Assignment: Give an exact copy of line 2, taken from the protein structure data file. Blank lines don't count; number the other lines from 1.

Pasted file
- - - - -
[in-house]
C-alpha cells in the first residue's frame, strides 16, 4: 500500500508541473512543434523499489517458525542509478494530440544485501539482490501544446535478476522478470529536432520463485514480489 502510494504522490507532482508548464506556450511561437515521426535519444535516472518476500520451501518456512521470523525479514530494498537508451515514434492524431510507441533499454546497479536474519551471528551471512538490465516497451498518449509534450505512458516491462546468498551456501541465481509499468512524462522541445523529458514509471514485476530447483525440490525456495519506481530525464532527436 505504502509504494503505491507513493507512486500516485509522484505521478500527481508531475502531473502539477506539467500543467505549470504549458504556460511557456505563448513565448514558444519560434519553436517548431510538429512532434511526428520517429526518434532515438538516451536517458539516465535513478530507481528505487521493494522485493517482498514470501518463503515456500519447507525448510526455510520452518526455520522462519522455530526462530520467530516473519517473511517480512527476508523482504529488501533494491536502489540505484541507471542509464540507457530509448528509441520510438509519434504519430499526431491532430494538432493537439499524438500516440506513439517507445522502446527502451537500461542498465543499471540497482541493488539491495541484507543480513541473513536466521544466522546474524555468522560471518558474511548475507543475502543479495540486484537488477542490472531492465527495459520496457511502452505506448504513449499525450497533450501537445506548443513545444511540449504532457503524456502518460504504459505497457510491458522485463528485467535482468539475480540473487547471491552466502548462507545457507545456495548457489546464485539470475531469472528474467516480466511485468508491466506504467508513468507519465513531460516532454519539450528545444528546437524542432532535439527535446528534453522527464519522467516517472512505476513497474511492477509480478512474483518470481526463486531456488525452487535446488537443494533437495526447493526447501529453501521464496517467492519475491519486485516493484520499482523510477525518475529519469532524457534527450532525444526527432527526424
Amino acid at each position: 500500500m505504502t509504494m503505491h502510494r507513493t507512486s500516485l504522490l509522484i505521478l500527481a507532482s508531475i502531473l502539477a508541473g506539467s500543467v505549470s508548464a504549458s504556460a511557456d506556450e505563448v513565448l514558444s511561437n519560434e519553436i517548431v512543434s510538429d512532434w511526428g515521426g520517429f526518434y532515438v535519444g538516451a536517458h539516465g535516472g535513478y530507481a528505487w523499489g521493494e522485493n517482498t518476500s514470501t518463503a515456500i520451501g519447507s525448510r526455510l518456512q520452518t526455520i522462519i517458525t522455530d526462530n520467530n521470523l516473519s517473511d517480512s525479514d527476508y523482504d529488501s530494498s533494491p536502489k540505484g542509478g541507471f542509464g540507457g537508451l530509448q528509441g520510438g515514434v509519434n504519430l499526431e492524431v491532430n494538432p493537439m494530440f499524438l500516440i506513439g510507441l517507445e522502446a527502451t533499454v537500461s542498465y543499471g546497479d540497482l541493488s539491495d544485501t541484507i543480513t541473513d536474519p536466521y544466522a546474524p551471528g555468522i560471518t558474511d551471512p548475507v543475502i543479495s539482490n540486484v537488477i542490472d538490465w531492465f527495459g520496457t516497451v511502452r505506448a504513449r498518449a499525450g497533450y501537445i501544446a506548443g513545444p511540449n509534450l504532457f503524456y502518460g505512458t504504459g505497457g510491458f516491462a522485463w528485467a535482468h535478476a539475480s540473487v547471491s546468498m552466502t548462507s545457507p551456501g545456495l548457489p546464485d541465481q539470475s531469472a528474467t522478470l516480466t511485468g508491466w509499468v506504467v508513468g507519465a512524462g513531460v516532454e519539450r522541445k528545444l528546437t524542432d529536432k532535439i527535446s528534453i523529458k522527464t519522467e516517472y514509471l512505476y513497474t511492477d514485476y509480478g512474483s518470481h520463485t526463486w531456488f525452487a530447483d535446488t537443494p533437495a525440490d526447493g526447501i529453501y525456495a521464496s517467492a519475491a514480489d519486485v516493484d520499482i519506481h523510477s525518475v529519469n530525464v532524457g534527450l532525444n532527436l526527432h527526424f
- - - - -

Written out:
C-alpha cells in the first residue's frame, strides 16, 4: 500500500508541473512543434523499489517458525542509478494530440544485501539482490501544446535478476522478470529536432520463485514480489 502510494504522490507532482508548464506556450511561437515521426535519444535516472518476500520451501518456512521470523525479514530494498537508451515514434492524431510507441533499454546497479536474519551471528551471512538490465516497451498518449509534450505512458516491462546468498551456501541465481509499468512524462522541445523529458514509471514485476530447483525440490525456495519506481530525464532527436 505504502509504494503505491507513493507512486500516485509522484505521478500527481508531475502531473502539477506539467500543467505549470504549458504556460511557456505563448513565448514558444519560434519553436517548431510538429512532434511526428520517429526518434532515438538516451536517458539516465535513478530507481528505487521493494522485493517482498514470501518463503515456500519447507525448510526455510520452518526455520522462519522455530526462530520467530516473519517473511517480512527476508523482504529488501533494491536502489540505484541507471542509464540507457530509448528509441520510438509519434504519430499526431491532430494538432493537439499524438500516440506513439517507445522502446527502451537500461542498465543499471540497482541493488539491495541484507543480513541473513536466521544466522546474524555468522560471518558474511548475507543475502543479495540486484537488477542490472531492465527495459520496457511502452505506448504513449499525450497533450501537445506548443513545444511540449504532457503524456502518460504504459505497457510491458522485463528485467535482468539475480540473487547471491552466502548462507545457507545456495548457489546464485539470475531469472528474467516480466511485468508491466506504467508513468507519465513531460516532454519539450528545444528546437524542432532535439527535446528534453522527464519522467516517472512505476513497474511492477509480478512474483518470481526463486531456488525452487535446488537443494533437495526447493526447501529453501521464496517467492519475491519486485516493484520499482523510477525518475529519469532524457534527450532525444526527432527526424